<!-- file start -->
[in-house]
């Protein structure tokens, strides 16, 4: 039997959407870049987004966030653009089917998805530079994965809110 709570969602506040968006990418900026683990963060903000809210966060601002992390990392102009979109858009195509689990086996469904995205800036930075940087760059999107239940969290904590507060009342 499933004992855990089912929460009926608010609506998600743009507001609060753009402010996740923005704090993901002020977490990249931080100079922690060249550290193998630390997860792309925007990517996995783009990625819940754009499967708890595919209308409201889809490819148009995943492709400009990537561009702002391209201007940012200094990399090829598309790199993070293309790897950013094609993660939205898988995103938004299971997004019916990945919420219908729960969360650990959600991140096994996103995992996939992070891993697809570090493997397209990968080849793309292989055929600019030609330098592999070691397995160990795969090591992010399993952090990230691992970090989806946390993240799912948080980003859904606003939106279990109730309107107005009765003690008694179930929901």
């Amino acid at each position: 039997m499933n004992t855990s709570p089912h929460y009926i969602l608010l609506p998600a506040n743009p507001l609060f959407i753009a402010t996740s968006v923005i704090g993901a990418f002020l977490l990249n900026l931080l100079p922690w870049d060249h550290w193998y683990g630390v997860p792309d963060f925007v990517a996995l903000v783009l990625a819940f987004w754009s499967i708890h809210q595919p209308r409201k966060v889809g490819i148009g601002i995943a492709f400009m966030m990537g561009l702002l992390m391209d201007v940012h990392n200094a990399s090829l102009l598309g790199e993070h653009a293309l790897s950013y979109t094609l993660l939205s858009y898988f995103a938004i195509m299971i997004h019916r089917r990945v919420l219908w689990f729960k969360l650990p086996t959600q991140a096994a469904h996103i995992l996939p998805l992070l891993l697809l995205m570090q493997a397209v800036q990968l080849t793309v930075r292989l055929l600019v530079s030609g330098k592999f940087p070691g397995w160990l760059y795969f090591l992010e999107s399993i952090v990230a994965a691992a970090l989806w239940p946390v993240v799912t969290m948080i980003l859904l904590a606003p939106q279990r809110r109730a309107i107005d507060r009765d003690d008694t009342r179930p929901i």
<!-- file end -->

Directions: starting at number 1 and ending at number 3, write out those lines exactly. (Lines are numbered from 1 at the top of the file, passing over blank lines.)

[in-house]
């Protein structure tokens, strides 16, 4: 039997959407870049987004966030653009089917998805530079994965809110 709570969602506040968006990418900026683990963060903000809210966060601002992390990392102009979109858009195509689990086996469904995205800036930075940087760059999107239940969290904590507060009342 499933004992855990089912929460009926608010609506998600743009507001609060753009402010996740923005704090993901002020977490990249931080100079922690060249550290193998630390997860792309925007990517996995783009990625819940754009499967708890595919209308409201889809490819148009995943492709400009990537561009702002391209201007940012200094990399090829598309790199993070293309790897950013094609993660939205898988995103938004299971997004019916990945919420219908729960969360650990959600991140096994996103995992996939992070891993697809570090493997397209990968080849793309292989055929600019030609330098592999070691397995160990795969090591992010399993952090990230691992970090989806946390993240799912948080980003859904606003939106279990109730309107107005009765003690008694179930929901």
């Amino acid at each position: 039997m499933n004992t855990s709570p089912h929460y009926i969602l608010l609506p998600a506040n743009p507001l609060f959407i753009a402010t996740s968006v923005i704090g993901a990418f002020l977490l990249n900026l931080l100079p922690w870049d060249h550290w193998y683990g630390v997860p792309d963060f925007v990517a996995l903000v783009l990625a819940f987004w754009s499967i708890h809210q595919p209308r409201k966060v889809g490819i148009g601002i995943a492709f400009m966030m990537g561009l702002l992390m391209d201007v940012h990392n200094a990399s090829l102009l598309g790199e993070h653009a293309l790897s950013y979109t094609l993660l939205s858009y898988f995103a938004i195509m299971i997004h019916r089917r990945v919420l219908w689990f729960k969360l650990p086996t959600q991140a096994a469904h996103i995992l996939p998805l992070l891993l697809l995205m570090q493997a397209v800036q990968l080849t793309v930075r292989l055929l600019v530079s030609g330098k592999f940087p070691g397995w160990l760059y795969f090591l992010e999107s399993i952090v990230a994965a691992a970090l989806w239940p946390v993240v799912t969290m948080i980003l859904l904590a606003p939106q279990r809110r109730a309107i107005d507060r009765d003690d008694t009342r179930p929901i």